But mainly, I think, she is an intelligent women of Asian heritage who may have just had it with his insults to women and immigrants. It must have been terribly embarrassing to sit there while everyone laughed at her boss – and to see him nonplused by that, as if he couldn’t believe his ears. It was very clear that he never really listens to her or anyone else when they try to indicate to him that the world sees him as vulgar, ignorant, and dangerously arrogant. I think she simply didn’t want to make any more arguments on his behalf. She wanted to draw a line between Republican governors such as herself and those in the mold of Alaska’s Sarah Palin and Oklahoma’s Mary Fallon. She did so just in time to save herself from the unpopularity that has befallen these Tea Party women. It will be very interesting to see what Nikki Haley does next.

National History Day, and
A National Hero Who Should Be Better Known

In addition to thinking about Nikki Haley, I had the UN on my mind because of a question from middle-school kids in Missouri. Every year, students will read one of my books, find me on the internet, and contact me about National History Day. They write reports, create exhibits, and even make videos, and their projects are judged at the local, state, and national level. The best kids get to spend a week in June at College Park, Maryland, just outside of DC, and most get scholarships because of their participation. The theme this year is “Triumph and Tragedy in History,” something broad enough to drive a truck through.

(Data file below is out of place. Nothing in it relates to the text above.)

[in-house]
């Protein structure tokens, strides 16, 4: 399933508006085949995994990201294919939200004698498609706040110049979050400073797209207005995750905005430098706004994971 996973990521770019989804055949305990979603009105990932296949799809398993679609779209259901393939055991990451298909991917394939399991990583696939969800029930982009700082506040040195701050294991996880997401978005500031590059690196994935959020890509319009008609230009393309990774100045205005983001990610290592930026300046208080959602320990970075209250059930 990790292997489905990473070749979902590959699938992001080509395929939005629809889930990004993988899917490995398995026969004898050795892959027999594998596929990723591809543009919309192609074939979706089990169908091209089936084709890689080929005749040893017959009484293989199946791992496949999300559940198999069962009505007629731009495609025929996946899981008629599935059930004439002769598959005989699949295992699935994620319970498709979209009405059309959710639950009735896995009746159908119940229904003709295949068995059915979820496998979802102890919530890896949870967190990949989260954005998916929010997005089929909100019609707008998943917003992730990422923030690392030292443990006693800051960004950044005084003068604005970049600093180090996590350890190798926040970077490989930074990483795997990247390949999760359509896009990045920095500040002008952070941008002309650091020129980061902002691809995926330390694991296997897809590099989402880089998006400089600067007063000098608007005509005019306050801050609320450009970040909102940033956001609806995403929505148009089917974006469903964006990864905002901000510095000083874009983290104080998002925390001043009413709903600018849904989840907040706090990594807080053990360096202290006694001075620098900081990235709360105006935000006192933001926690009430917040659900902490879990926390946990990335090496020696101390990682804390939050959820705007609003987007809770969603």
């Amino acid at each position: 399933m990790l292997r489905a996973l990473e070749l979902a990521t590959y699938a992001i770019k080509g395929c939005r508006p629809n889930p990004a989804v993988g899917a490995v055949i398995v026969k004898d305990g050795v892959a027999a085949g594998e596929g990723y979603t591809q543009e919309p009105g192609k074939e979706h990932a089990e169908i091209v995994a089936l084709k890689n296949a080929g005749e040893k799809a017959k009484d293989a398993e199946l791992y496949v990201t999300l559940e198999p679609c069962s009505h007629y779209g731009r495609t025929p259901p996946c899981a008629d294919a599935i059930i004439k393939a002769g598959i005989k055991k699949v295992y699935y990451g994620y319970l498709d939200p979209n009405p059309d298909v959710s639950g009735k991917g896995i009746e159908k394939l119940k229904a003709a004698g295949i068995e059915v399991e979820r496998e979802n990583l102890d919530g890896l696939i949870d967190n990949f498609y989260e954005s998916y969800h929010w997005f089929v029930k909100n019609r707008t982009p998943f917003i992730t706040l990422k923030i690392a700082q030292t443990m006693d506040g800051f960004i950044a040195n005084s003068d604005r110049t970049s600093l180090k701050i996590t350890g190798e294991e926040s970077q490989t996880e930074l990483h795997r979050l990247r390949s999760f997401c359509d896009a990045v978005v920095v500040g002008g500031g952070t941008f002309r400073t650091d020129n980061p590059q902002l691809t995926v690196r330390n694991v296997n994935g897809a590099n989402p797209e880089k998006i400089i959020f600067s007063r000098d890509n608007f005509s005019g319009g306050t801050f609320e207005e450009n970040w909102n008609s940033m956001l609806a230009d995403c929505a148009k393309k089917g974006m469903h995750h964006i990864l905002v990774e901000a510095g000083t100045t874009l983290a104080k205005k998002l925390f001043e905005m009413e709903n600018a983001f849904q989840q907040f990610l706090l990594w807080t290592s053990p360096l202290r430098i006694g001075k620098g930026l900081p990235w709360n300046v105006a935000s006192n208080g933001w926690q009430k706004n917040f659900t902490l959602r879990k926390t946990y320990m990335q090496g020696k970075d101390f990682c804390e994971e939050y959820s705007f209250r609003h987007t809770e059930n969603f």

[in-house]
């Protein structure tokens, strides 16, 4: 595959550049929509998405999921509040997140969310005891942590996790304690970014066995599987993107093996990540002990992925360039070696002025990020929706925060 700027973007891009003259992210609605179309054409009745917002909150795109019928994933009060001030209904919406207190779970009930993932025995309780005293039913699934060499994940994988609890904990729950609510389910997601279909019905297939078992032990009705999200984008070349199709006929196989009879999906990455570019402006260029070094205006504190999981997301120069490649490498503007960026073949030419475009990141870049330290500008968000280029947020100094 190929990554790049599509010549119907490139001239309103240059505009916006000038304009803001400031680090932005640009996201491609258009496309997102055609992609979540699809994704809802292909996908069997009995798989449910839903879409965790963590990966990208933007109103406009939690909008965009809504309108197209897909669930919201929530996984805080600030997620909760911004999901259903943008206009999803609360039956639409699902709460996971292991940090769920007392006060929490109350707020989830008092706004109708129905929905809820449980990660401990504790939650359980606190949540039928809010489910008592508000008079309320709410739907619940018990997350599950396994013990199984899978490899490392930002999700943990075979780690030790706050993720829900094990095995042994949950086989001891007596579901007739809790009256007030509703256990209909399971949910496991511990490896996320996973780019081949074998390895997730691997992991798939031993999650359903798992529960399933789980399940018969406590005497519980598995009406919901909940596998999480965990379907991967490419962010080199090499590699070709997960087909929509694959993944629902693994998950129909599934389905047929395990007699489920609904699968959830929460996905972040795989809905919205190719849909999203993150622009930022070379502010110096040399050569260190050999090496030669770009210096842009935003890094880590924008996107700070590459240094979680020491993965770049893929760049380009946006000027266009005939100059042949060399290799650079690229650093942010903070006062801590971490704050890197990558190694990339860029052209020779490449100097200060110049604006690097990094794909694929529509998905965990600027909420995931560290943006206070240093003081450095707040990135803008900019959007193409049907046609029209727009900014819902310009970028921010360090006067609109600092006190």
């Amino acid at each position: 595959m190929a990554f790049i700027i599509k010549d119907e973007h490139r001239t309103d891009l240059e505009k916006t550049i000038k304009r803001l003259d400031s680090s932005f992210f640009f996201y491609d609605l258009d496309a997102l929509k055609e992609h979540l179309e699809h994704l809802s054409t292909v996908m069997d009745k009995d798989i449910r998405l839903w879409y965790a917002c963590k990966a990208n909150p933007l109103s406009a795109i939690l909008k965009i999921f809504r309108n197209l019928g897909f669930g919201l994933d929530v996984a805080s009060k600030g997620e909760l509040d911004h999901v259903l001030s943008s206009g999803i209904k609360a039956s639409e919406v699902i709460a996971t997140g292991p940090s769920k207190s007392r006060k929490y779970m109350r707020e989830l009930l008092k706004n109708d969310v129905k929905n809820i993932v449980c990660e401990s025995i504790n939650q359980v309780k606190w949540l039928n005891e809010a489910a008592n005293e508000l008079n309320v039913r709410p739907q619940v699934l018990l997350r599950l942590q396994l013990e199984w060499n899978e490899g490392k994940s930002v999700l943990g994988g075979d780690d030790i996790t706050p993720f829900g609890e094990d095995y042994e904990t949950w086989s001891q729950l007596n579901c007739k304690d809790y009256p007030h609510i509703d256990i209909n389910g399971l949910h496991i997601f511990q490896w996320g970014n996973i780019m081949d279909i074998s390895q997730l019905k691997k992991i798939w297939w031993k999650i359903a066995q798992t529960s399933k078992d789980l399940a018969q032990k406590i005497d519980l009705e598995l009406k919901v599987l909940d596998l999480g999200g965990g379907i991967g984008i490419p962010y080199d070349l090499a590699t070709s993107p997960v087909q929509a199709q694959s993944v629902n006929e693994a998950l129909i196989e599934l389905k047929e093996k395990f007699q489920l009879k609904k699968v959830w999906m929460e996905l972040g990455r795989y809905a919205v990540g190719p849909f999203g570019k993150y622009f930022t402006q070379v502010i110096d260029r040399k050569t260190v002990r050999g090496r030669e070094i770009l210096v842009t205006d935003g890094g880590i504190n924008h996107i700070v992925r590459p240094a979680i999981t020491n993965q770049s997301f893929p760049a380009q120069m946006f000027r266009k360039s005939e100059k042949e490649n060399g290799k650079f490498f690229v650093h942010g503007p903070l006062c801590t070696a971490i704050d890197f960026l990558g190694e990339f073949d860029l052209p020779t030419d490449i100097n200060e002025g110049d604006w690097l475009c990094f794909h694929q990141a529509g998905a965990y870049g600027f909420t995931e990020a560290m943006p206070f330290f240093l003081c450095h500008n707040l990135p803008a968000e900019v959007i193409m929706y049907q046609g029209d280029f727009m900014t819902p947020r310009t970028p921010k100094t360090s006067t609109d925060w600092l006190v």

For whatever reason, these Missouri kids decided that it was applicable to Carrie Chapman Catt, a native of neighboring Iowa. Catt did have some tragedy in her life, including the loss of two husbands. The first question the kids asked was how I thought the death of the first one, Leo Chapman, had affected her. (I was very pleased, by the way, to see that these eighth-graders understand the difference between “affect” and “effect.”) Not much, I had to reply, except that the two of them had decided to move from Iowa to California; they traveled separately, and she arrived in San Francisco to find him dead of typhoid.